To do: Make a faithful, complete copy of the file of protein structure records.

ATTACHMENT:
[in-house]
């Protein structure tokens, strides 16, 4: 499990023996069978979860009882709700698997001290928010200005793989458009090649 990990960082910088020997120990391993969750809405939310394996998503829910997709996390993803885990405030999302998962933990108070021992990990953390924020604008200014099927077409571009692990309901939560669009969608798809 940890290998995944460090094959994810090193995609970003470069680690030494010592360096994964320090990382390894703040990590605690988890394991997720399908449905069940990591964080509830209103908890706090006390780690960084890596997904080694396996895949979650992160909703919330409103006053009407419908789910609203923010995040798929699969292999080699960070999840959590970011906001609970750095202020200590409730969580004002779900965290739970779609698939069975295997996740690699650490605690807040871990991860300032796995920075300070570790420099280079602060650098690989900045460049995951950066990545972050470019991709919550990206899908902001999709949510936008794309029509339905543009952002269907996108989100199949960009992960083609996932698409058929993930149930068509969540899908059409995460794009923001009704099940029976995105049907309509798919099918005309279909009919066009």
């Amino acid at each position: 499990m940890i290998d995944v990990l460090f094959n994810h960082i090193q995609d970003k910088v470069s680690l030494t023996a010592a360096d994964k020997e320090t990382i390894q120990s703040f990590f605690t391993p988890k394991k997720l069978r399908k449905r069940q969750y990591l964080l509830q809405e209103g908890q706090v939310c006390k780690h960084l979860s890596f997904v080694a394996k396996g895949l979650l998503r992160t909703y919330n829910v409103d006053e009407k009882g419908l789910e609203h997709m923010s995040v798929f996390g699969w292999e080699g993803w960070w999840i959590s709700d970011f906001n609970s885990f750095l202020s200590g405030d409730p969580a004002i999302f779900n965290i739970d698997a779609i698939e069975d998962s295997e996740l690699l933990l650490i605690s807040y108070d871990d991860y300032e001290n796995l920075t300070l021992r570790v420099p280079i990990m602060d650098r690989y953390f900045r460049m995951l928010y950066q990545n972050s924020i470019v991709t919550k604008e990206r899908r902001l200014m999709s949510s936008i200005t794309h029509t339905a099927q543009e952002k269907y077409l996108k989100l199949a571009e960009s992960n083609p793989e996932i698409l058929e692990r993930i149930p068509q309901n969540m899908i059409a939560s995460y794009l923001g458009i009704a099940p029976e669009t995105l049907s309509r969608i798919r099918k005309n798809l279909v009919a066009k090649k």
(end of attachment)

[in-house]
């Protein structure tokens, strides 16, 4: 499990023996069978979860009882709700698997001290928010200005793989458009090649 990990960082910088020997120990391993969750809405939310394996998503829910997709996390993803885990405030999302998962933990108070021992990990953390924020604008200014099927077409571009692990309901939560669009969608798809 940890290998995944460090094959994810090193995609970003470069680690030494010592360096994964320090990382390894703040990590605690988890394991997720399908449905069940990591964080509830209103908890706090006390780690960084890596997904080694396996895949979650992160909703919330409103006053009407419908789910609203923010995040798929699969292999080699960070999840959590970011906001609970750095202020200590409730969580004002779900965290739970779609698939069975295997996740690699650490605690807040871990991860300032796995920075300070570790420099280079602060650098690989900045460049995951950066990545972050470019991709919550990206899908902001999709949510936008794309029509339905543009952002269907996108989100199949960009992960083609996932698409058929993930149930068509969540899908059409995460794009923001009704099940029976995105049907309509798919099918005309279909009919066009």
């Amino acid at each position: 499990m940890i290998d995944v990990l460090f094959n994810h960082i090193q995609d970003k910088v470069s680690l030494t023996a010592a360096d994964k020997e320090t990382i390894q120990s703040f990590f605690t391993p988890k394991k997720l069978r399908k449905r069940q969750y990591l964080l509830q809405e209103g908890q706090v939310c006390k780690h960084l979860s890596f997904v080694a394996k396996g895949l979650l998503r992160t909703y919330n829910v409103d006053e009407k009882g419908l789910e609203h997709m923010s995040v798929f996390g699969w292999e080699g993803w960070w999840i959590s709700d970011f906001n609970s885990f750095l202020s200590g405030d409730p969580a004002i999302f779900n965290i739970d698997a779609i698939e069975d998962s295997e996740l690699l933990l650490i605690s807040y108070d871990d991860y300032e001290n796995l920075t300070l021992r570790v420099p280079i990990m602060d650098r690989y953390f900045r460049m995951l928010y950066q990545n972050s924020i470019v991709t919550k604008e990206r899908r902001l200014m999709s949510s936008i200005t794309h029509t339905a099927q543009e952002k269907y077409l996108k989100l199949a571009e960009s992960n083609p793989e996932i698409l058929e692990r993930i149930p068509q309901n969540m899908i059409a939560s995460y794009l923001g458009i009704a099940p029976e669009t995105l049907s309509r969608i798919r099918k005309n798809l279909v009919a066009k090649k």